As talked about yesterday in other outlets, The Star’s Pete Grathoff explores the possibility of Royals games being on Amazon Prime in the future:
According to the Wall Street Journal’s Lauren Thomas and Joe Flint, Amazon is in negotiations with Diamond Sports Group “about a strategic investment and a multiyear streaming partnership.”
That story said if the sides reach a deal, Amazon Prime eventually would become the streaming home for Diamond’s games, which would include the Royals. For cable users, Bally Sports Kansas City would continue airing Royals games. Depending on how quickly a deal is reached, those Royals games could be streamed on Amazon as soon as the 2024 season.
The Athletic’s Evan Drellich noted that Bally Sports’ regional networks air the games of 11 Major League Baseball teams, but that the company has the digital rights to only five of them: the Royals, Tigers, Brewers, Rays and Marlins. Those five have the best chance of having games stream on Amazon.
Blair Kerkhoff made a list of KC’s top sports stories of 2023. Witt’s 30/30 season and the stadium situation made the list for the Royals.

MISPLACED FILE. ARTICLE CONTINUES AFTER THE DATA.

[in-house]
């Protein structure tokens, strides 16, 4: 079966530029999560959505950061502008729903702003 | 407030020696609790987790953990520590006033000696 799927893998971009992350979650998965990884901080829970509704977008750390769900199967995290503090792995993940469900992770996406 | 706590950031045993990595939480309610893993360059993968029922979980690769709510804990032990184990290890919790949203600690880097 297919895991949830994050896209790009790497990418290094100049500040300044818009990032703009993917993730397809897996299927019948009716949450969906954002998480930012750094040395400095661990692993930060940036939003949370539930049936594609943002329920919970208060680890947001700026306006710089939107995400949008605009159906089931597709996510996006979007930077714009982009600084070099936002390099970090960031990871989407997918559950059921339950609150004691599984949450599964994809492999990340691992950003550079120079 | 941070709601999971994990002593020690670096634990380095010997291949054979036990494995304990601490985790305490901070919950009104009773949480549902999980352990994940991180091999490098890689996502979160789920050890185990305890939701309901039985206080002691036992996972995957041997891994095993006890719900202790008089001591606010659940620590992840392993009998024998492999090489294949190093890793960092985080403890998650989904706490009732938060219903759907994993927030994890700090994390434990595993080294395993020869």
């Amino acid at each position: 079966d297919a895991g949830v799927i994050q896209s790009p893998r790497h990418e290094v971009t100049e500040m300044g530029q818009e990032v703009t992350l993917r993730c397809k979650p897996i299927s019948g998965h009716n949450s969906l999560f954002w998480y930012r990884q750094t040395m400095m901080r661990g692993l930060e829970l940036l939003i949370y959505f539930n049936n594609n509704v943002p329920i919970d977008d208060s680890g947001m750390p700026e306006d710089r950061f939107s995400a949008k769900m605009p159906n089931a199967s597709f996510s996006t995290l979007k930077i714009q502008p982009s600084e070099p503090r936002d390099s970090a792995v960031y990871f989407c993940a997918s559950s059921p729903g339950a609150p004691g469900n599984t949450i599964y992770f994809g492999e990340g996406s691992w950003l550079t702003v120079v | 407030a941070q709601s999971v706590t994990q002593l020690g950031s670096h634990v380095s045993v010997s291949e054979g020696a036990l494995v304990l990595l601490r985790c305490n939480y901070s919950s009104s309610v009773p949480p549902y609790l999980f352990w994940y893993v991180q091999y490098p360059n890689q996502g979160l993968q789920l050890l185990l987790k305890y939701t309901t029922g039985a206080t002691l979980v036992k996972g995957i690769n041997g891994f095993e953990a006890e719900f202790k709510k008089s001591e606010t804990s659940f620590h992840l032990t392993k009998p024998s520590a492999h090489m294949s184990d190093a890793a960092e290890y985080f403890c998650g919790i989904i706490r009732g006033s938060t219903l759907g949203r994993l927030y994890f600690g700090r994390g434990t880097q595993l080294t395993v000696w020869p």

Bobby Witt Jr.’s 30/30 season (Sept. 29)
Bobby Witt Jr. had locked up the stolen-bases end of the 30/30 club with nearly two months left in the season. He needed nearly the entire year to get his 30th home run. It came on the final weekend, when Witt belted a two-run blast against the New York Yankees to become the first Royals player to reach the statistical milestone.
In his second major-league season, Witt was superb with an .815 OPS and finished seventh in MVP balloting. He became the first player in MLB history with at least 30 home runs, 10 triples (he led the AL with 11) and 45 stolen bases (finishing with 49).
Sidebar: Is a contract extension in Witt’s future? He’s not eligible for free agency until 2028 but Royals general manager J.J. Picollo said the organization wants to keep Witt in Kansas City. “He is a special player,” Picollo said. “We want to keep special players in our uniform.”
Speaking of Kerkhoff and Witt, he had a story about Patrick Mahomes saying “I think they have as good a chance as any to win the division”. Oh, and he dropped in this nugget:
“The veterans will not only impact the team but will influence the young core, how you do things the right way” Mahomes said. “I want to see The K packed.”